I hadn’t had that feeling in so long that it stung me. It had been years since I’d looked up from a book with the feeling that I’d been travelling. And I felt okay. I’d been immersed, but there was still ground under my feet.

For the last nine years, I’ve been coming back to reading, book by book. The Wind-Up Bird Chronicle reached at the murky edges of my dreams, at things I have only just almost thought. Kate Beaton’s brilliant comics enter my consciousness several times a week. Matthew Dickman’s poetry is a spade that’s turned up things I didn’t know were in my mind. Reading The Golden Compass was like shining a flashlight into a cave of fireflies where nobody’d ever been before me.

There was something both cozy and refreshing about Rowling’s prose. It was ground under my feet, or at worst, a gentle wading pool.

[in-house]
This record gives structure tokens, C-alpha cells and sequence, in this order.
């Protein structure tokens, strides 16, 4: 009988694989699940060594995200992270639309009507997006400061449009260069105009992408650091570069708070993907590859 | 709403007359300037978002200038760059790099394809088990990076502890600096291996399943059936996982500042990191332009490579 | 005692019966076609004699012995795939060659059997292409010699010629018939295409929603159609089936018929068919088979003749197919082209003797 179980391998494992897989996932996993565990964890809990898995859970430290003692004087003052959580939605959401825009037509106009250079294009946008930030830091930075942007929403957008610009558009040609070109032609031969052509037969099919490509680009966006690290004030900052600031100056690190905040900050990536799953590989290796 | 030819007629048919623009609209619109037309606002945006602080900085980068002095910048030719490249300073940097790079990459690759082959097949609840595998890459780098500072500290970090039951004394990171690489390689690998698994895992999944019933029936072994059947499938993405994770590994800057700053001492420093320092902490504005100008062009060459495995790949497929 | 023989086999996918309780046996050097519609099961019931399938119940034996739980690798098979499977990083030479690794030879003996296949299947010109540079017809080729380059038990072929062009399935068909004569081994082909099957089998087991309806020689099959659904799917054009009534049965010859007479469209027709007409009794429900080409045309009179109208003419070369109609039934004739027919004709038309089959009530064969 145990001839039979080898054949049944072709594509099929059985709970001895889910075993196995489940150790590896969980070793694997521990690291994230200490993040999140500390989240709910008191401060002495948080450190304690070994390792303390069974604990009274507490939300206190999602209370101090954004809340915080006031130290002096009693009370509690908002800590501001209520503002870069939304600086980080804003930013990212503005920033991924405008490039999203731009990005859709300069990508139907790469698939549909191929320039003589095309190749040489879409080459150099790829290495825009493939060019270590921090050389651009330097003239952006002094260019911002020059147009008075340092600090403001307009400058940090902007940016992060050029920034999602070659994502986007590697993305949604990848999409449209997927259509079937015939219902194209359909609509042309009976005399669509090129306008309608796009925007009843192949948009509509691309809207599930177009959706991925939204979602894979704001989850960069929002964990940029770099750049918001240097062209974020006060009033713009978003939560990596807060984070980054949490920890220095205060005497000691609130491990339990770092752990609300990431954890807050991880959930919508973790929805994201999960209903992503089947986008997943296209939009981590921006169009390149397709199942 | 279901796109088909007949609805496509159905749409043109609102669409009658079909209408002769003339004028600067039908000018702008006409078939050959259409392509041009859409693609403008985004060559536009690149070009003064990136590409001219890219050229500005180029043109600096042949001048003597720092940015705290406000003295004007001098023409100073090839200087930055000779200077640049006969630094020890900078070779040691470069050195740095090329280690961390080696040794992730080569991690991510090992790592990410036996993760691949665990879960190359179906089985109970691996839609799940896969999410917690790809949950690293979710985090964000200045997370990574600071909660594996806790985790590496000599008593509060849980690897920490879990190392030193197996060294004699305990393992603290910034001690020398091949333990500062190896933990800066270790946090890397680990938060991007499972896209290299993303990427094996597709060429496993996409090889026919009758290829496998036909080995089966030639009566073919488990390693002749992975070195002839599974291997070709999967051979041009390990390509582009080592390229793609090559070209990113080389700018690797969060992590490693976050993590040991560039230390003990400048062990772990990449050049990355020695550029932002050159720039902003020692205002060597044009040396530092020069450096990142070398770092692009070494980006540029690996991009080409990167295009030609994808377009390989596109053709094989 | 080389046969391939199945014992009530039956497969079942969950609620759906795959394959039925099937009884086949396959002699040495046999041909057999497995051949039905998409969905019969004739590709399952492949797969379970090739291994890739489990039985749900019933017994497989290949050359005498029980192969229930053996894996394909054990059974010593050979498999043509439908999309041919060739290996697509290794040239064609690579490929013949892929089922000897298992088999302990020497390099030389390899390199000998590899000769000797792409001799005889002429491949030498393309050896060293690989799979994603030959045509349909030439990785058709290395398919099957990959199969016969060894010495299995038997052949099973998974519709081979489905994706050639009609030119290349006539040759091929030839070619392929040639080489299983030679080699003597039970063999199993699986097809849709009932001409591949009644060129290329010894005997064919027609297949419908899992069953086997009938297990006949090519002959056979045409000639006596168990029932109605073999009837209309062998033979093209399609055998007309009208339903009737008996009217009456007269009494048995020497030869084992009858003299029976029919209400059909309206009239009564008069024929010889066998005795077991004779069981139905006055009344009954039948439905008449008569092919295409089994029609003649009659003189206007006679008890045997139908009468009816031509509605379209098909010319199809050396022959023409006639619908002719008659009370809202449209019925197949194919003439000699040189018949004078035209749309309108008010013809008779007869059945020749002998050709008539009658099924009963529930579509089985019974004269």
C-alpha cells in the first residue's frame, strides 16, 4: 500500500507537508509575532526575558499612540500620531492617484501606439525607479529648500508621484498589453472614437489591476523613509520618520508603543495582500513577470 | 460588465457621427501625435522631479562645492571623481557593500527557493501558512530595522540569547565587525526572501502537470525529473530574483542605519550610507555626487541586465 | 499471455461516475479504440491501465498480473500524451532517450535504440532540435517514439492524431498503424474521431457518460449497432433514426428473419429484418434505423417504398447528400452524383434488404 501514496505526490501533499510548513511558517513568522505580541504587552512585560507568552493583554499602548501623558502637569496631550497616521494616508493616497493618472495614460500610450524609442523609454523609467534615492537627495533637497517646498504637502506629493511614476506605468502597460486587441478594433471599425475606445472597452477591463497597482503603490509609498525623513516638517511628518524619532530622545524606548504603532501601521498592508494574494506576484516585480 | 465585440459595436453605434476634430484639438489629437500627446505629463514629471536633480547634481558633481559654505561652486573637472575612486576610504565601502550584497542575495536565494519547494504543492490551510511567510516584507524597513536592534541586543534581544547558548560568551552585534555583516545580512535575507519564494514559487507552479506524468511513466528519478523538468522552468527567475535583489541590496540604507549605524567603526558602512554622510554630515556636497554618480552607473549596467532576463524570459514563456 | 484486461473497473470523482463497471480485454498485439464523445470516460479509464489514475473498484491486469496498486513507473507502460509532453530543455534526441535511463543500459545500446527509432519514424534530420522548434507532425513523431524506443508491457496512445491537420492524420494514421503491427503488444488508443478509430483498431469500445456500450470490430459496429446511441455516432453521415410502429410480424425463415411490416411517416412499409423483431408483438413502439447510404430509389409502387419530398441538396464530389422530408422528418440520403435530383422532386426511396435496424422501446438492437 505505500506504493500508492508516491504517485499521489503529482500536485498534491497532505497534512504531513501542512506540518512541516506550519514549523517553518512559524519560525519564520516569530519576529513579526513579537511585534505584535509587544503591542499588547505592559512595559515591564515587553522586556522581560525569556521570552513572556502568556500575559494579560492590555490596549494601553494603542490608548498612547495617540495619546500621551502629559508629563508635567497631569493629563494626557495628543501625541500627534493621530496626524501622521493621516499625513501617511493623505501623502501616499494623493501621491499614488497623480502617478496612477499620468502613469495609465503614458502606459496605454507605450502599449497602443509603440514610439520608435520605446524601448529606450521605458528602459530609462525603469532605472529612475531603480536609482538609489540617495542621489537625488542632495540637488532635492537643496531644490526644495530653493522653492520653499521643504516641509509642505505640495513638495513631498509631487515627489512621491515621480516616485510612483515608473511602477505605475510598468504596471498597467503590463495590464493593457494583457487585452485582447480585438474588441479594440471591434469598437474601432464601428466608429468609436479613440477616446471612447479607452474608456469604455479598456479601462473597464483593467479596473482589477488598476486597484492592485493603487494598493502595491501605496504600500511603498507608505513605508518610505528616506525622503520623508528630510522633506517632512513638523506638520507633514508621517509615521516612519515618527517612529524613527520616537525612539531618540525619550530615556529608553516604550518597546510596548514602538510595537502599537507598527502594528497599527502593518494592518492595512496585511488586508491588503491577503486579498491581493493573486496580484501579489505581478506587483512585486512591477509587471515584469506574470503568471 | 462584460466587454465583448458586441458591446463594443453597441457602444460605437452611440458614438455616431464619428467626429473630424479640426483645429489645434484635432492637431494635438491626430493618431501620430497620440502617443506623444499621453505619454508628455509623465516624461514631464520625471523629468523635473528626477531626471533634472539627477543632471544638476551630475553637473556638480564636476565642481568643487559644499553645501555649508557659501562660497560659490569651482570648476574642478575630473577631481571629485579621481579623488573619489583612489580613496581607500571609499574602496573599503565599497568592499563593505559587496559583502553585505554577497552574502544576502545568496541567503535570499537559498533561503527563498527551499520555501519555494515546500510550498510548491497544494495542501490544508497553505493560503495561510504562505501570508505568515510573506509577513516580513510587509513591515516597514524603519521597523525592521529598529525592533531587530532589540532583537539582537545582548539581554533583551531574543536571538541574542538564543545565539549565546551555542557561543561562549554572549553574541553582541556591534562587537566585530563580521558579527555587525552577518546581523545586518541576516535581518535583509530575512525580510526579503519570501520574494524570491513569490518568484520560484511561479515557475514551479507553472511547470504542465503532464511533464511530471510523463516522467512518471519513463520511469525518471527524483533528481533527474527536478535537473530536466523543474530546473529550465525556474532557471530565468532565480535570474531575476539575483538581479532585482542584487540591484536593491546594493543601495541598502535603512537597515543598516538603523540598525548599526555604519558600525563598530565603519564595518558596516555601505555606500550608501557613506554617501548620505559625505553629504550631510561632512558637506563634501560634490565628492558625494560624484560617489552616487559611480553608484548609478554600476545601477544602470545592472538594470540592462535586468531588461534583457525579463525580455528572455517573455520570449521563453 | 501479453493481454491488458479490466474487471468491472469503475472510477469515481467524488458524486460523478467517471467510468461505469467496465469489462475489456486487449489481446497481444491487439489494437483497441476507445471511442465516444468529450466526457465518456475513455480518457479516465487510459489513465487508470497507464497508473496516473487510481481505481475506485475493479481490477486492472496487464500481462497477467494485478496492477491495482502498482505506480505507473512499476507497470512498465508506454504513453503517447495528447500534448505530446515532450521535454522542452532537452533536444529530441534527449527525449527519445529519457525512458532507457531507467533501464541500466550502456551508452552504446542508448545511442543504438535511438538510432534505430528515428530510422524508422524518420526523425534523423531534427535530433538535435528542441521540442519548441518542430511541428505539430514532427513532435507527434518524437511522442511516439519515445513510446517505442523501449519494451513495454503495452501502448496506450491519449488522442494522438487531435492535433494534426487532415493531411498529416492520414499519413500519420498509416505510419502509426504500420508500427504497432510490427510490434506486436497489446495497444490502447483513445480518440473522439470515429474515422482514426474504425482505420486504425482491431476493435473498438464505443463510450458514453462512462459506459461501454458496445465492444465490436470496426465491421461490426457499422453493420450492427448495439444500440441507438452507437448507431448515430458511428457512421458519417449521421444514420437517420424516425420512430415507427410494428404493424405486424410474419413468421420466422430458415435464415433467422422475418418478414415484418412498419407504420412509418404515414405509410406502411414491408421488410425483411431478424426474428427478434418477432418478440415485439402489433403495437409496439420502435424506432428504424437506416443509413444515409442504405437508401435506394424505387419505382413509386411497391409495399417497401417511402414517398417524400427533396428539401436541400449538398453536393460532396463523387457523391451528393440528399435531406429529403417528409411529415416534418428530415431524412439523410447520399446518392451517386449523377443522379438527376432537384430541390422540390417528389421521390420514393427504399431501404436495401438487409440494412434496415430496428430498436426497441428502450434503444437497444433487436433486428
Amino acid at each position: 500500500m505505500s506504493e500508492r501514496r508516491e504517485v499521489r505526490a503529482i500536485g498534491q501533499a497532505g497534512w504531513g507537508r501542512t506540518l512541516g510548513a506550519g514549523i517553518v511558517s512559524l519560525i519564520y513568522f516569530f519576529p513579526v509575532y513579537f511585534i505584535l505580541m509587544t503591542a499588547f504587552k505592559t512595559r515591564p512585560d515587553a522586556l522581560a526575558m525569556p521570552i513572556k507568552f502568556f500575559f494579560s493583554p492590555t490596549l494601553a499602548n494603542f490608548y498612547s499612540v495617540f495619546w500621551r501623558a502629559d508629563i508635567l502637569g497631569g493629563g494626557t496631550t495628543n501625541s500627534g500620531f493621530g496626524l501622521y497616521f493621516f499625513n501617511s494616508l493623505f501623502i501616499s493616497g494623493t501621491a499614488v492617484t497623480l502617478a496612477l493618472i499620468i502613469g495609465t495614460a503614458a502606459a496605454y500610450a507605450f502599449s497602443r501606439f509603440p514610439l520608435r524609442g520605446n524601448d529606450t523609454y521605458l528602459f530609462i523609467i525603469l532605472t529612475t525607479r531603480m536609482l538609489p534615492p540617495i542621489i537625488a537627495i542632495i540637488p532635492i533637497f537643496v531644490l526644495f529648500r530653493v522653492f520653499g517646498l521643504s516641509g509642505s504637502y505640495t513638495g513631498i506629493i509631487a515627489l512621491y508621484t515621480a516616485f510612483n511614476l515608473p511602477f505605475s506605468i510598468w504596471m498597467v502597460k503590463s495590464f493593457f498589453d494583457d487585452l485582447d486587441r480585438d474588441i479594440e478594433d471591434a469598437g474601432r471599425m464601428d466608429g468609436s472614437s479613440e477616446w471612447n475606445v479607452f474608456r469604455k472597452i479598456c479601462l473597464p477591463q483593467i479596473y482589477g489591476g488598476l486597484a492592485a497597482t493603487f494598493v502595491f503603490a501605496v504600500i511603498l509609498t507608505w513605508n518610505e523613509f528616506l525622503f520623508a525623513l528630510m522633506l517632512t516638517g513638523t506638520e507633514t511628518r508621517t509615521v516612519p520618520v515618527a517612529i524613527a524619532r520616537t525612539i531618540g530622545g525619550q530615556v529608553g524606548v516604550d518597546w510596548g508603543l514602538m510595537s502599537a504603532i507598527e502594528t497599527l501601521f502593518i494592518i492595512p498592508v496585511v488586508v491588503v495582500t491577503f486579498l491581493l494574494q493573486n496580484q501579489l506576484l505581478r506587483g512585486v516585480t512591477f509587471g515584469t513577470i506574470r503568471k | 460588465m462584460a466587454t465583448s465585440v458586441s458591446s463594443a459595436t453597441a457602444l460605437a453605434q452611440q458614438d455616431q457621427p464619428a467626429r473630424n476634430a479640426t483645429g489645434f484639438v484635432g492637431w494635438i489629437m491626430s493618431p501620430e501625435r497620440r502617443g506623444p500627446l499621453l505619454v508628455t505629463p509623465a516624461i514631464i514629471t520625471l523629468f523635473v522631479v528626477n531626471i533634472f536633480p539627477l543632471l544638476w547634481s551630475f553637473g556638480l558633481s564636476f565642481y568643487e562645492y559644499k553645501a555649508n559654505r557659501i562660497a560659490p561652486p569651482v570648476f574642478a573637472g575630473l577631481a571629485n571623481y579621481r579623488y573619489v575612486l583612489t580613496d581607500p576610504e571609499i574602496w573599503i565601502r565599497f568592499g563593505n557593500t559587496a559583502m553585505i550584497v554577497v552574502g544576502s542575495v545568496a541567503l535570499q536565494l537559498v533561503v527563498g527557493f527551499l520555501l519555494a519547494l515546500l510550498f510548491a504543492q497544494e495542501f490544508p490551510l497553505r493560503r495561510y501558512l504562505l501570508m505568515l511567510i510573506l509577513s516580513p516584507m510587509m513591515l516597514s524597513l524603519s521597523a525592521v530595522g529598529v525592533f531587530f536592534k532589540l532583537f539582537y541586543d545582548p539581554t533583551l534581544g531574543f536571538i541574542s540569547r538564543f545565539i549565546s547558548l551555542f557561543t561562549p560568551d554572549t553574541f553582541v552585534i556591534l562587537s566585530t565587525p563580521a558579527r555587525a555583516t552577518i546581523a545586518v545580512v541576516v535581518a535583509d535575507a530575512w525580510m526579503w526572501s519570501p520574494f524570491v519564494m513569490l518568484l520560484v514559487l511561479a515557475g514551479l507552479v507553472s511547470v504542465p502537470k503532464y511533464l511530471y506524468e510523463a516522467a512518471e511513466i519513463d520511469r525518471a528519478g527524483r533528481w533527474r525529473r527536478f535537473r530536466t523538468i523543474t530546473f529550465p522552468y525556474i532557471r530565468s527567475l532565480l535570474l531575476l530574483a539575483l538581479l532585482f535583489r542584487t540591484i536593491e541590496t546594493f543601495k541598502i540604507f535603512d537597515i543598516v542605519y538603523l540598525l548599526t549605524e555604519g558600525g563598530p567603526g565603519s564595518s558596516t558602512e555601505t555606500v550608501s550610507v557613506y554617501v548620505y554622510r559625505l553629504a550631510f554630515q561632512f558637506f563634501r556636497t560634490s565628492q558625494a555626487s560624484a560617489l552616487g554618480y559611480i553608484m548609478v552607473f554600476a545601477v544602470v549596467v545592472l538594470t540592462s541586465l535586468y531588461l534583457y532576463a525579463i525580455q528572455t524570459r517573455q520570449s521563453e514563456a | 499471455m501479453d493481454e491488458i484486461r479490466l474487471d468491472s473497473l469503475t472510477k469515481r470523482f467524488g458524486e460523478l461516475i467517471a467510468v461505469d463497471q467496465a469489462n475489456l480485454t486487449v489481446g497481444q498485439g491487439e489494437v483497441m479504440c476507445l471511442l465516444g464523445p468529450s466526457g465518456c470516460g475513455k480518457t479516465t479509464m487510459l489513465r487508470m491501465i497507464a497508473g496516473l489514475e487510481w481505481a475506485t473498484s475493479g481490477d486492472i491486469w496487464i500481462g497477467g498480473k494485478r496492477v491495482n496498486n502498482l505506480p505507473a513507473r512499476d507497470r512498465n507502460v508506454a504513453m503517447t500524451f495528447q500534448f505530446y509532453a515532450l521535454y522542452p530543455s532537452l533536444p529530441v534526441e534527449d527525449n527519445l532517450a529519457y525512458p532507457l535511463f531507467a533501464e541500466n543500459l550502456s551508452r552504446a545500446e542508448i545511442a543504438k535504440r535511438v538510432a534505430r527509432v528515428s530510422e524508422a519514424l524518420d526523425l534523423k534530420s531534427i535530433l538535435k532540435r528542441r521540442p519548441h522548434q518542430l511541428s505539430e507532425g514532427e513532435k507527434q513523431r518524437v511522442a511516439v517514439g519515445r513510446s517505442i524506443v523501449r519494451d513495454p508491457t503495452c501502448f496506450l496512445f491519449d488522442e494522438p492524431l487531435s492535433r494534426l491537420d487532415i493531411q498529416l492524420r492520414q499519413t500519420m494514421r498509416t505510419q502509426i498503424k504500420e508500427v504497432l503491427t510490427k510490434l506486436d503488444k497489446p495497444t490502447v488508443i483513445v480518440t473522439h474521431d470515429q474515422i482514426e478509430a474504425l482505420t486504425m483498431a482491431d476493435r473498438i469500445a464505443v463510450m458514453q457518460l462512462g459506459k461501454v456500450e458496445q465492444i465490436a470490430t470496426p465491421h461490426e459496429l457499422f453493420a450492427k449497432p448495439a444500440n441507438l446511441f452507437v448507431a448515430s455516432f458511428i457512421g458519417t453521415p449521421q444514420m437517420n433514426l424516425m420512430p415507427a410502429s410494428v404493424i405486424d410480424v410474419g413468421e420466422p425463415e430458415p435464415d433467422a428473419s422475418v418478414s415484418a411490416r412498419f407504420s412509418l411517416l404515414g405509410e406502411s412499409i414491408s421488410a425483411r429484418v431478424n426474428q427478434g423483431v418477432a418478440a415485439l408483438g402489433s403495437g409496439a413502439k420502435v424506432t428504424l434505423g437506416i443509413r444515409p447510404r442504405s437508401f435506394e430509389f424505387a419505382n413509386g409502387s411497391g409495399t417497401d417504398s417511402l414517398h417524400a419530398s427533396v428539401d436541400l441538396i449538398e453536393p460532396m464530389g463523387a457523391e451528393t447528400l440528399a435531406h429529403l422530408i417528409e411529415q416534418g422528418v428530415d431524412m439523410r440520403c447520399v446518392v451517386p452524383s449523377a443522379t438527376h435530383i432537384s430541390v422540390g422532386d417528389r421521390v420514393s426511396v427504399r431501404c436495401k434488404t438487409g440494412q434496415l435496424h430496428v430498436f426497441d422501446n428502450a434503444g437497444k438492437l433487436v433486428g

In a way, it will never be like it was when I was a kid, when I could really disappear; my adult brain is too distracted and unquiet. But I have found something I’d lost, and it makes me feel just a little bit peaceful.

Recently I had an eight-hour airport layover. I called on Facebook for suggestions of something immersive I could read on flights, and between meals, coffee, and trying to sleep. One friend recommended Neil Gaiman. I’d never read his novels, so I borrowed The Ocean at the End of the Lane from the library, brought it along and opened it on the first flight.